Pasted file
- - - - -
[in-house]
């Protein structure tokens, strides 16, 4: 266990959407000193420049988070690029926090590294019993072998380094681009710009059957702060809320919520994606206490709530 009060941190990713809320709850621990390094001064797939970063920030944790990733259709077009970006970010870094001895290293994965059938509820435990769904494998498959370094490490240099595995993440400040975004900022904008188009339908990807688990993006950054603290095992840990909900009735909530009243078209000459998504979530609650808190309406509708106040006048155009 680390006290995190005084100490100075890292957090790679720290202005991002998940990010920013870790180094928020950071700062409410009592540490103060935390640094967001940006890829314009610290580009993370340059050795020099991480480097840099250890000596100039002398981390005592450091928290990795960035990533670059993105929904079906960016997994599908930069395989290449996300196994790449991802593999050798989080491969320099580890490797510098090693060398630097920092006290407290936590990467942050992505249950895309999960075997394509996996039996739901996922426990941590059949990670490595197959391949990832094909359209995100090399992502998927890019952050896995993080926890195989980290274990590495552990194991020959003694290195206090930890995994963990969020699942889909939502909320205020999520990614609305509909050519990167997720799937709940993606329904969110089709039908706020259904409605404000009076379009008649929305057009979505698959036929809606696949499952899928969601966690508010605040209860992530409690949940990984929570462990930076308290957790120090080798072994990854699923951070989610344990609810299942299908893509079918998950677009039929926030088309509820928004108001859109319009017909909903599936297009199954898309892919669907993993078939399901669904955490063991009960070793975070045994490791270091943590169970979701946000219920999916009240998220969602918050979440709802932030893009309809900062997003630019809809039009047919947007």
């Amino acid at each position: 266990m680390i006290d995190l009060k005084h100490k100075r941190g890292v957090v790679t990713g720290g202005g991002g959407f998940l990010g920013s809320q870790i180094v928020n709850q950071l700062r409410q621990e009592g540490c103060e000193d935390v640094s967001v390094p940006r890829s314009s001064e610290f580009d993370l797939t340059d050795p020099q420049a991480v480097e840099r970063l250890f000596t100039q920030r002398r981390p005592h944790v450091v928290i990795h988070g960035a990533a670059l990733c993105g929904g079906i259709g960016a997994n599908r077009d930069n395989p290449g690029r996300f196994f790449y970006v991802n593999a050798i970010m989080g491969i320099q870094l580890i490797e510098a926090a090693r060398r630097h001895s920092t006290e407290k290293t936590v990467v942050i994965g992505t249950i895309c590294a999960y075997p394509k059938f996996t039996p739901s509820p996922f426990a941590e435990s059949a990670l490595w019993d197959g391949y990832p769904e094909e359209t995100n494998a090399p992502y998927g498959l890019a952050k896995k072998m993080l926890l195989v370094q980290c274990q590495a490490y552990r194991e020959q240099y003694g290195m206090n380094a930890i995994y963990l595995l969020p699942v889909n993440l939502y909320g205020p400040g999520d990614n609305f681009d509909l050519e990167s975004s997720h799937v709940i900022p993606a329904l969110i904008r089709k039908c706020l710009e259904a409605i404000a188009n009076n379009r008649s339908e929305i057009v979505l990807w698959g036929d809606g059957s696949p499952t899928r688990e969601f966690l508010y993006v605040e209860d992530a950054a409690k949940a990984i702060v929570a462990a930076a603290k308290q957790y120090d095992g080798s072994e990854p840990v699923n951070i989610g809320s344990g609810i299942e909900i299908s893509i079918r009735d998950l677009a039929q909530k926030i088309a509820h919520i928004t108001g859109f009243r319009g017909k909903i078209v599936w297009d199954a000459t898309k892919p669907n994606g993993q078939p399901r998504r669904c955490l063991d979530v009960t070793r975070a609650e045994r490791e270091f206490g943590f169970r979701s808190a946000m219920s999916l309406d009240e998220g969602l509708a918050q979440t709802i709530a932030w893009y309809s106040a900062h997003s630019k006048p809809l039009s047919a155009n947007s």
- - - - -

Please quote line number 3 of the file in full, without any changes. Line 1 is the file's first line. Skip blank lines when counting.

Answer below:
């Amino acid at each position: 266990m680390i006290d995190l009060k005084h100490k100075r941190g890292v957090v790679t990713g720290g202005g991002g959407f998940l990010g920013s809320q870790i180094v928020n709850q950071l700062r409410q621990e009592g540490c103060e000193d935390v640094s967001v390094p940006r890829s314009s001064e610290f580009d993370l797939t340059d050795p020099q420049a991480v480097e840099r970063l250890f000596t100039q920030r002398r981390p005592h944790v450091v928290i990795h988070g960035a990533a670059l990733c993105g929904g079906i259709g960016a997994n599908r077009d930069n395989p290449g690029r996300f196994f790449y970006v991802n593999a050798i970010m989080g491969i320099q870094l580890i490797e510098a926090a090693r060398r630097h001895s920092t006290e407290k290293t936590v990467v942050i994965g992505t249950i895309c590294a999960y075997p394509k059938f996996t039996p739901s509820p996922f426990a941590e435990s059949a990670l490595w019993d197959g391949y990832p769904e094909e359209t995100n494998a090399p992502y998927g498959l890019a952050k896995k072998m993080l926890l195989v370094q980290c274990q590495a490490y552990r194991e020959q240099y003694g290195m206090n380094a930890i995994y963990l595995l969020p699942v889909n993440l939502y909320g205020p400040g999520d990614n609305f681009d509909l050519e990167s975004s997720h799937v709940i900022p993606a329904l969110i904008r089709k039908c706020l710009e259904a409605i404000a188009n009076n379009r008649s339908e929305i057009v979505l990807w698959g036929d809606g059957s696949p499952t899928r688990e969601f966690l508010y993006v605040e209860d992530a950054a409690k949940a990984i702060v929570a462990a930076a603290k308290q957790y120090d095992g080798s072994e990854p840990v699923n951070i989610g809320s344990g609810i299942e909900i299908s893509i079918r009735d998950l677009a039929q909530k926030i088309a509820h919520i928004t108001g859109f009243r319009g017909k909903i078209v599936w297009d199954a000459t898309k892919p669907n994606g993993q078939p399901r998504r669904c955490l063991d979530v009960t070793r975070a609650e045994r490791e270091f206490g943590f169970r979701s808190a946000m219920s999916l309406d009240e998220g969602l509708a918050q979440t709802i709530a932030w893009y309809s106040a900062h997003s630019k006048p809809l039009s047919a155009n947007s």